Argument: Free trade shifts work to more productive sectors

Issue Report: Free trade


  • James K. Glassman. “Trade Briefing Paper no. 1 The Blessings of Free Trade”. Center for Trade Policy Studies. May 1, 1998 – “‘Free trade does not create jobs,’ writes Melvyn Krauss of the Hoover Institution in How Nations Grow Rich, his excellent book on trade. Instead, ‘it creates income for the community by reallocating jobs and capital from lower-productivity to higher-productivity sectors of the economy.’ In other words, trade allows us to concentrate on what we do best. It may kill jobs in the textile industry, which is labor intensive, but breed jobs in electronics, where ingenious Americans have a “comparative advantage,’ in the famous phrase used by David Ricardo in 1817.”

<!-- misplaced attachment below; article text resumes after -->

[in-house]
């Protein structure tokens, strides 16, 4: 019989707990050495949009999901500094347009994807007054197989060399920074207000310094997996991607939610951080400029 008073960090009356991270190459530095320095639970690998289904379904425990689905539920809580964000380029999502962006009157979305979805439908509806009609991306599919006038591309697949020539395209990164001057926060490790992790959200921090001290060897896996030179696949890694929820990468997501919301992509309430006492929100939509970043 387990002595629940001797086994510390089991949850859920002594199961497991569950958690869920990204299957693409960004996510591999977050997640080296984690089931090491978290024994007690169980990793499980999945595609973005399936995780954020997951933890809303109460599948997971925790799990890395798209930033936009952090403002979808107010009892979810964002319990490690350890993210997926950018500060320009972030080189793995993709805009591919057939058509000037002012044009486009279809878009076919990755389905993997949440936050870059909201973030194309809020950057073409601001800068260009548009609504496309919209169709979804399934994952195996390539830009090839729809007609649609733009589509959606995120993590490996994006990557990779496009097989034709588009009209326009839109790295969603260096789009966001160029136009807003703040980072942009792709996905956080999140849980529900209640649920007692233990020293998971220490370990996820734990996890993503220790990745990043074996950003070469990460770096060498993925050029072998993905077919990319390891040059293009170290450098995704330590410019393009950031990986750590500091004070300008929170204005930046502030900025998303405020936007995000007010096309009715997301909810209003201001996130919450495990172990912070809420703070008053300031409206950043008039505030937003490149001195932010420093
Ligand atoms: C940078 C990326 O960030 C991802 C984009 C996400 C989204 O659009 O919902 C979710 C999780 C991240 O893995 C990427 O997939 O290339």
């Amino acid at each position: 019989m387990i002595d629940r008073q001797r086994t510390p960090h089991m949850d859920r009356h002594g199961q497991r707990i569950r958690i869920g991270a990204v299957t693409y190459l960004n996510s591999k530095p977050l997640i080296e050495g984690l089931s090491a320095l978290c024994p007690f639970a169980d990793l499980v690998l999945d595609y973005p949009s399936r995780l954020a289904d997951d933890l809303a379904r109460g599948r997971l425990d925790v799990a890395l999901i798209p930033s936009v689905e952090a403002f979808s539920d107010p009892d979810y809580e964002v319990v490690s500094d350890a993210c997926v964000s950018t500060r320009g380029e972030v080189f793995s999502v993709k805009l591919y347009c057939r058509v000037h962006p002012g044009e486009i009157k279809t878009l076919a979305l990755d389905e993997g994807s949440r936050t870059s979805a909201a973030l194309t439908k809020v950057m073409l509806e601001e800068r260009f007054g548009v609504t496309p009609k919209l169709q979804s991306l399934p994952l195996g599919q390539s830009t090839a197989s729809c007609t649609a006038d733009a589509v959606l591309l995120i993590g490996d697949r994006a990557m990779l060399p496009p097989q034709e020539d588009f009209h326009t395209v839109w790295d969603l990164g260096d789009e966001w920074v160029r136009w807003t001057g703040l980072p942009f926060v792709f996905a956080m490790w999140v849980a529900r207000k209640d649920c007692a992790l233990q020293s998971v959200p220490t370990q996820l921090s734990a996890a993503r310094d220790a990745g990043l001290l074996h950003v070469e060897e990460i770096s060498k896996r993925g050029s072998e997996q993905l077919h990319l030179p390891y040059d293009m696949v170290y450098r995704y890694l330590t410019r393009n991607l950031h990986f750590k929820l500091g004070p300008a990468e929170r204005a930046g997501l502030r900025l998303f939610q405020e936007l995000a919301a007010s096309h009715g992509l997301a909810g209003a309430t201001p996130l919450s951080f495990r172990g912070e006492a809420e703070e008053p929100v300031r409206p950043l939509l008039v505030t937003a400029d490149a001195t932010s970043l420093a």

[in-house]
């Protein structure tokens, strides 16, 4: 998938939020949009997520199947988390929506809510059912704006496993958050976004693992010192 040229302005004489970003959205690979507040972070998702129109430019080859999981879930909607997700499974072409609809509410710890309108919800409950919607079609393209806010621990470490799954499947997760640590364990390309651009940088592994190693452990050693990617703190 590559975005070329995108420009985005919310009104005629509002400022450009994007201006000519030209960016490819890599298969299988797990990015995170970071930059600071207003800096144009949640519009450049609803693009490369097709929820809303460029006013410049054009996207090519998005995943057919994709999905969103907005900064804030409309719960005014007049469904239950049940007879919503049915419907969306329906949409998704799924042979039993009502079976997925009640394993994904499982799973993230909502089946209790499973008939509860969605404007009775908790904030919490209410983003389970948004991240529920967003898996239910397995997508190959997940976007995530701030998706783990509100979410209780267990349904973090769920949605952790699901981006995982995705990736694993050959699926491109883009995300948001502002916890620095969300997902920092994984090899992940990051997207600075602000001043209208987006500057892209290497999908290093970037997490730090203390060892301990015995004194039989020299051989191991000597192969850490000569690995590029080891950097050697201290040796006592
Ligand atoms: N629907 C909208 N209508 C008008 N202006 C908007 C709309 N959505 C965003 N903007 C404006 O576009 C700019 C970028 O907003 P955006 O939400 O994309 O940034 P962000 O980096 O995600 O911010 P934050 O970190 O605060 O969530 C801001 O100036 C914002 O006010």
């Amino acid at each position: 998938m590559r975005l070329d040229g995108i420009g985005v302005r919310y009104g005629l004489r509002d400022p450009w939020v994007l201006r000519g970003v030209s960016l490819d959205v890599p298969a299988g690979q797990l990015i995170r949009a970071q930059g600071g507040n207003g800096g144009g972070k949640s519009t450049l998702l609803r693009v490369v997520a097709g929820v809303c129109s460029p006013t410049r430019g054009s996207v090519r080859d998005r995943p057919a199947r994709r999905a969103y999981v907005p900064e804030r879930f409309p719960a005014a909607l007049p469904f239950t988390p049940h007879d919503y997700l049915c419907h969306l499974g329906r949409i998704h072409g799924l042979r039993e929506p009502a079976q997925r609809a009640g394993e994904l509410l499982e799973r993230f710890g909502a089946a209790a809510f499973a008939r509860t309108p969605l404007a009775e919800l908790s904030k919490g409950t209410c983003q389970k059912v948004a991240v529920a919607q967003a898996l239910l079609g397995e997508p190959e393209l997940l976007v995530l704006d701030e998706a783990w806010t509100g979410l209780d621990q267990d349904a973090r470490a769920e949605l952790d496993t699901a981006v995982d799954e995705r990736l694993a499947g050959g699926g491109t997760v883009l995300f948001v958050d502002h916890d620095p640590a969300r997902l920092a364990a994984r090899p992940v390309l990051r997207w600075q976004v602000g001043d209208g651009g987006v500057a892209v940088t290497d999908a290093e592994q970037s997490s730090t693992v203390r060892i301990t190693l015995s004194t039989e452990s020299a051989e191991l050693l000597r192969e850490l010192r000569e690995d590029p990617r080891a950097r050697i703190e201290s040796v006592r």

• Dwight R lee, “Free Trade to Benefit the Many–Not Fair Trade to Benefit the Few” “The advantage from trade with other countries does not come from selling more to them than they sell to us so we can create more jobs. The key to a successful economy has never been simply the creation of jobs. The ability to consume always exceeds the ability to produce, so there is never a lack of work to do. The key to a successful economy is directing people into the most productive jobs, those that create the most value for consumers. This is the real advantage of international trade. We create more productive domestic jobs both when we sell and when we buy from other countries, and the more open the international trade arrangements the better for all countries. When country B restricts the import of American products it reduces its productivity as well as ours. But we only add to our productivity loss if we respond by restricting the ability of our citizens to buy products from country B.”